The forecast included one ironic twist -- corporate income taxes, which make up a small portion of the revenue pie, are projected to be higher than expected. That could trigger the state's "kicker" law, which would mean a rebate for some companies.
Jessica Van Berkel of The Oregonian staff contributed to this story.
-- Harry Esteve
By CARI TUNA
The University of California was set to unveil plans for a sweeping financial and administrative overhaul that could reduce annual operating expenses by more than $500 million, as the much-scrutinized public university system moves to deal with a widening budget shortfall.
Under the efficiency plan, which will be presented at a UC Board of Regents meeting Wednesday, the system intends to streamline, consolidate and standardize operations across its 10 campuses. Among other things, UC plans to roll out common supply-procurement and human-resources systems to replace individual campus systems.
Other measures include accelerating energy-efficiency projects, consolidating information-technology operations and loaning campuses money for equipment leases in lieu of more-costly third-party loans.
The overhaul followed steps taken by universities nationwide to cut administrative fat amid falling state funding and withering endowments.
In total, UC's plan was expected to save more than $500 million from its $20 billion annual budget within five years of implementation, including at least $100 million from supply procurement, UC officials said.
The plan will also result in administrative job cuts, though officials declined to say how many jobs would be eliminated, citing the early state of the restructuring.
"We're forced to make some fundamental changes in the way this place operates," said Peter Taylor, UC's finance chief. "We don't have a choice."
Robin Garrell, a chemistry professor at the University of California, Los Angeles and chair of its faculty body, welcomed an operational overhaul. "This is an area where there certainly are opportunities to save money with little impact on academic programs," Prof. Garrell said. But, she added, "I would be wary of a one-size-fits all model," especially for cutting administrative jobs, because "each campus has its own needs and character."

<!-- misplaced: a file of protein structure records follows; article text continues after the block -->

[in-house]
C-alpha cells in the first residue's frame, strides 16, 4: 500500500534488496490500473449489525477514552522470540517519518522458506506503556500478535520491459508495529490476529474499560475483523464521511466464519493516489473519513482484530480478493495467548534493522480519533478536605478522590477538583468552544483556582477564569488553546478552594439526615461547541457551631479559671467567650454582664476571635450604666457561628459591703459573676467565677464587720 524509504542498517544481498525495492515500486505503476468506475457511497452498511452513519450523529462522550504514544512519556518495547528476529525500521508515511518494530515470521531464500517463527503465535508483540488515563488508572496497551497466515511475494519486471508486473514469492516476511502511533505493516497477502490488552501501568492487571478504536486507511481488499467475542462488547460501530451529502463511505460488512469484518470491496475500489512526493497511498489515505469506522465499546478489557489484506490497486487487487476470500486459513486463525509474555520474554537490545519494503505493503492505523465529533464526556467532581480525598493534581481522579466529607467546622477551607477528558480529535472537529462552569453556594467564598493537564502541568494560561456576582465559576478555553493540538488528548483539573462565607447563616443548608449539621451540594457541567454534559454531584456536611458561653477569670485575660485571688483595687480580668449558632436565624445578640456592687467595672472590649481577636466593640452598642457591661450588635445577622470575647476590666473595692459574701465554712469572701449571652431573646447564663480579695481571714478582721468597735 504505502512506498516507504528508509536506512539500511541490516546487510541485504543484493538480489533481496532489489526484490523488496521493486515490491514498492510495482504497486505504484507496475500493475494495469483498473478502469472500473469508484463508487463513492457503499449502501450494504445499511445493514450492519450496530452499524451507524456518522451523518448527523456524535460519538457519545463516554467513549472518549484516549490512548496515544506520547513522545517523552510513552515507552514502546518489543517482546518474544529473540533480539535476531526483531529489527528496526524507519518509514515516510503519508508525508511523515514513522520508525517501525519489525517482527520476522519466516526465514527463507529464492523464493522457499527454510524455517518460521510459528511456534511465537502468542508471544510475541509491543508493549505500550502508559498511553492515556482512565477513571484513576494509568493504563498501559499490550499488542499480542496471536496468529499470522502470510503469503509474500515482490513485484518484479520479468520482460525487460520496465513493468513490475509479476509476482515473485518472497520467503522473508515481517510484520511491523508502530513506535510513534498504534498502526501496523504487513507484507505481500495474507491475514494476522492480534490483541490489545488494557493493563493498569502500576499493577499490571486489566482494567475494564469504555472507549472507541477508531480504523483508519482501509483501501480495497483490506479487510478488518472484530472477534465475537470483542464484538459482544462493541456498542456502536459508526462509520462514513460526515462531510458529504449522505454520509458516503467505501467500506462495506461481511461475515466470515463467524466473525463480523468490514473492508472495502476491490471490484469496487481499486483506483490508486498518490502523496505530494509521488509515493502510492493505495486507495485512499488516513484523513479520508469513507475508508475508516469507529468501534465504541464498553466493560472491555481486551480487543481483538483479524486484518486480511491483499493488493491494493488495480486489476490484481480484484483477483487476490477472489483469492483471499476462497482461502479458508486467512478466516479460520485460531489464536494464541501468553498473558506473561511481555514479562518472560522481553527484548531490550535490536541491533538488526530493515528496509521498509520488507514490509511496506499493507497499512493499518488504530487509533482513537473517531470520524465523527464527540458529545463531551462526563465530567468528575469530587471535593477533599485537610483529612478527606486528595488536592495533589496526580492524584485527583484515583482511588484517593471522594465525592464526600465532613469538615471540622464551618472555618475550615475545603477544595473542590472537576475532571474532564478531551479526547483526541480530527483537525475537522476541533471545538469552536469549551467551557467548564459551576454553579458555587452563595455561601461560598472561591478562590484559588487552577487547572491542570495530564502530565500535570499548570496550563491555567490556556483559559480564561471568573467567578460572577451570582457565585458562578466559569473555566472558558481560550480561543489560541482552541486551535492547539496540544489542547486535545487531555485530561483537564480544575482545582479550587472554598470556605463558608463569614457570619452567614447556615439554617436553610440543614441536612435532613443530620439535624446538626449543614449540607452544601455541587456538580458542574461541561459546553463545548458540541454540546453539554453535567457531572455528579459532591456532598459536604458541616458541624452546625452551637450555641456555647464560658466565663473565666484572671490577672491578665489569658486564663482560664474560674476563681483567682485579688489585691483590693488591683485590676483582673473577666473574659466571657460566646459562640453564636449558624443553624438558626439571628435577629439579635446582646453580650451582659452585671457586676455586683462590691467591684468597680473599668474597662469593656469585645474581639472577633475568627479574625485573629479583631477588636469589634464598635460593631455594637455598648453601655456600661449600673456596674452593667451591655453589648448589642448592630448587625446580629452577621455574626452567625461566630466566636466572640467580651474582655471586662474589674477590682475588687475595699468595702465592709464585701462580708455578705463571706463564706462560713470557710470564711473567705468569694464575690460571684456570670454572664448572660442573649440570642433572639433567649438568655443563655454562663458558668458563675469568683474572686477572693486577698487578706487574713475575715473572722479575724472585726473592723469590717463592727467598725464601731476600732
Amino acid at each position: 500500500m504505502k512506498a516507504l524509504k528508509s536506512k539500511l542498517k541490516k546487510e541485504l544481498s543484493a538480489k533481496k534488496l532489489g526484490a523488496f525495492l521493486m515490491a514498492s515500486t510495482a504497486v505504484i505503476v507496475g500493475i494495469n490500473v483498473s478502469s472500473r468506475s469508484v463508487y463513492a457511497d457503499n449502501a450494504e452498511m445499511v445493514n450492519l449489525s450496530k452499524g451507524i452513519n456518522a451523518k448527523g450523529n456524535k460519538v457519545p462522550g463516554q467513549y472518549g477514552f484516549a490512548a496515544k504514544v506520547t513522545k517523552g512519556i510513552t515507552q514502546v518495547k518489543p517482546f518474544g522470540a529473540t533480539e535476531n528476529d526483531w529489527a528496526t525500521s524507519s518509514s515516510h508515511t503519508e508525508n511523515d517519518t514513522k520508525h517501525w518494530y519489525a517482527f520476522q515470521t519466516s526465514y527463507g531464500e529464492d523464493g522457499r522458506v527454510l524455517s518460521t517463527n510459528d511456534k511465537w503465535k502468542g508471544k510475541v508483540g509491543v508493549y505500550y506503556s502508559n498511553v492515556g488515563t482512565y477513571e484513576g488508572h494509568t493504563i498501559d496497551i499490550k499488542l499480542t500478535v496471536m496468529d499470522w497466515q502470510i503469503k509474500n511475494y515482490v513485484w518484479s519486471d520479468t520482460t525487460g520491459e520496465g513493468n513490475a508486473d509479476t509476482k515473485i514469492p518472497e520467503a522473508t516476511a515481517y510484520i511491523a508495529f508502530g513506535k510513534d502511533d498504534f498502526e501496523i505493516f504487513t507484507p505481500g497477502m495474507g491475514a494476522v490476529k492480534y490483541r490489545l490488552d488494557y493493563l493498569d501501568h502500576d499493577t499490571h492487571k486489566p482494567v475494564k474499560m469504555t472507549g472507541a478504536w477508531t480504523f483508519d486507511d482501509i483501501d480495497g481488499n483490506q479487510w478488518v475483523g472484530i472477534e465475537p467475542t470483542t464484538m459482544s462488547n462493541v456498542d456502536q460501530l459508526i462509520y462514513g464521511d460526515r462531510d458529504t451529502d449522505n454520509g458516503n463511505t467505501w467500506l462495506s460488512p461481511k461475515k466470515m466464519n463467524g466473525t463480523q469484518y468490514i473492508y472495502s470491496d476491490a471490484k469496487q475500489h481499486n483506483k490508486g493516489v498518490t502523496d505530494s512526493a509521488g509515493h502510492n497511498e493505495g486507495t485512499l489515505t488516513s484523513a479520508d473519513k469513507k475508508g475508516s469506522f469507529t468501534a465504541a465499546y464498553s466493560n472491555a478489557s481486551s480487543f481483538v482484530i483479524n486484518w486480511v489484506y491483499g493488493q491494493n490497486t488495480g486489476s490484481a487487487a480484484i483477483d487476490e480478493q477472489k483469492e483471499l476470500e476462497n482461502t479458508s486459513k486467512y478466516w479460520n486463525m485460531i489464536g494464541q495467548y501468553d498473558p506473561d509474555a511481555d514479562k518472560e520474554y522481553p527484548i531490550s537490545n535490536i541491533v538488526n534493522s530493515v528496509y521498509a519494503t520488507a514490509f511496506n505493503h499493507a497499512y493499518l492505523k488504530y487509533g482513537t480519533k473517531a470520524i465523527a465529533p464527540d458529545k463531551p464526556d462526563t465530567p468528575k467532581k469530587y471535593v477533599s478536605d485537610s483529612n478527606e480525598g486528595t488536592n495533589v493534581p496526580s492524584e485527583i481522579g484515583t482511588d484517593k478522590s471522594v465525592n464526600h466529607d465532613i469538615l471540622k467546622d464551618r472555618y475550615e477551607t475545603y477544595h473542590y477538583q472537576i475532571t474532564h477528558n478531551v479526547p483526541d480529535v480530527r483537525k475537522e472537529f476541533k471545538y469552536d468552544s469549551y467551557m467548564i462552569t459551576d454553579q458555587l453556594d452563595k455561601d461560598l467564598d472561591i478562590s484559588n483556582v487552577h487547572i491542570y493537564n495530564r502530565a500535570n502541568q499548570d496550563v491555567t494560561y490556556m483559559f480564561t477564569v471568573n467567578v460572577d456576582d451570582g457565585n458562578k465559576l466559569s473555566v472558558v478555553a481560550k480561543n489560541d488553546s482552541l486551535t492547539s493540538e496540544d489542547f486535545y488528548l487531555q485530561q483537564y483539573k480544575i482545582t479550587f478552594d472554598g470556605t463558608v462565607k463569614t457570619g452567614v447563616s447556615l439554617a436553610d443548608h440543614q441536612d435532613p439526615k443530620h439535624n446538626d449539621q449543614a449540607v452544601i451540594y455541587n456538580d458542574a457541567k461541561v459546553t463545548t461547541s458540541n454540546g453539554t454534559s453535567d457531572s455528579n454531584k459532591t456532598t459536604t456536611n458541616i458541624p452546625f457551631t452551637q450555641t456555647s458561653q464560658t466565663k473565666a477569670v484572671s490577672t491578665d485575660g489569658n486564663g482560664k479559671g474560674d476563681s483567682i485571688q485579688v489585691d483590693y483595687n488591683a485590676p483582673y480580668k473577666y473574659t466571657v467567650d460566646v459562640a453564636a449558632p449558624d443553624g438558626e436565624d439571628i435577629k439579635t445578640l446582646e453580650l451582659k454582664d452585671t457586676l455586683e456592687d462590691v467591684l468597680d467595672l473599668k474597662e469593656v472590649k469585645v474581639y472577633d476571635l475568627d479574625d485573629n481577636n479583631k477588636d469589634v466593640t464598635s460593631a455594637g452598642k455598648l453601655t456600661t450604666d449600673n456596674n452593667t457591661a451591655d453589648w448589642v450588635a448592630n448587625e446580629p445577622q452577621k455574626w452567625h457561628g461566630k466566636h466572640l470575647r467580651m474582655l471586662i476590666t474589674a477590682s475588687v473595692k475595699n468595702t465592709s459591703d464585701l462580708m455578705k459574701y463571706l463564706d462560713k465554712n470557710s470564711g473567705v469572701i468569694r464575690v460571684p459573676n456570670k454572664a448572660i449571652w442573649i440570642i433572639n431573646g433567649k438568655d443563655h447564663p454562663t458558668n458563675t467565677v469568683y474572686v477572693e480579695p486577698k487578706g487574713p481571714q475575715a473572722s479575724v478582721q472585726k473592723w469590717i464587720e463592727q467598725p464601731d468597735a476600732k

Nationwide, in fiscal 2009, which began July 1, 2008, for most states, state funding for higher education fell $2.8 billion to $77.9 billion, though the drop was largely offset by $2.3 billion in stimulus funds, the State Higher Education Executive Officers, a nonprofit policy association, reported.
The UC system is closely watched as the nation's largest university system by budget, and it has been hit particularly hard by California's fiscal troubles.
Over the past two fiscal years, California has cut funding per student by 22% to $7,570, UC officials said. Adjusted for inflation, state funding per UC student has fallen 54% since the 1990-91 fiscal year, they said.
According to the State Higher Education group, excluding federal stimulus, total state and local funding for higher education in California fell 24% per student between the 1990-91 and 2008-09 fiscal years, compared with an 11% drop nationwide.
The budget shortfall for UC, which has around 230,000 students, has grown as a result. The budget gap is projected to rise to $1.2 billion for 2010-11 from $1 billion for the 2009-10 year, according to UC officials.
In response, UC has cut $232 million in operating costs over the past two years by laying off 1,900 workers, furloughing employees and cutting academic programs, among other measures. Some of the moves, including raising undergraduate fees 32%, have sparked student protests across the state that at times have turned violent.
Even with higher fees and a possible $305 million restoration in state funding, UC remained $237 million in the red for the coming 2010-11 fiscal year, officials said.
UC officials are considering other proposals to shore up its finances. One is to offer online courses for university credit, which drew sharp criticism from a group of UC Berkeley faculty last week.
Some fear such online courses could undermine faculty control over curricula and degrade instruction quality, said Wendy Brown, a political-science professor and co-chair of the Berkeley Faculty Association.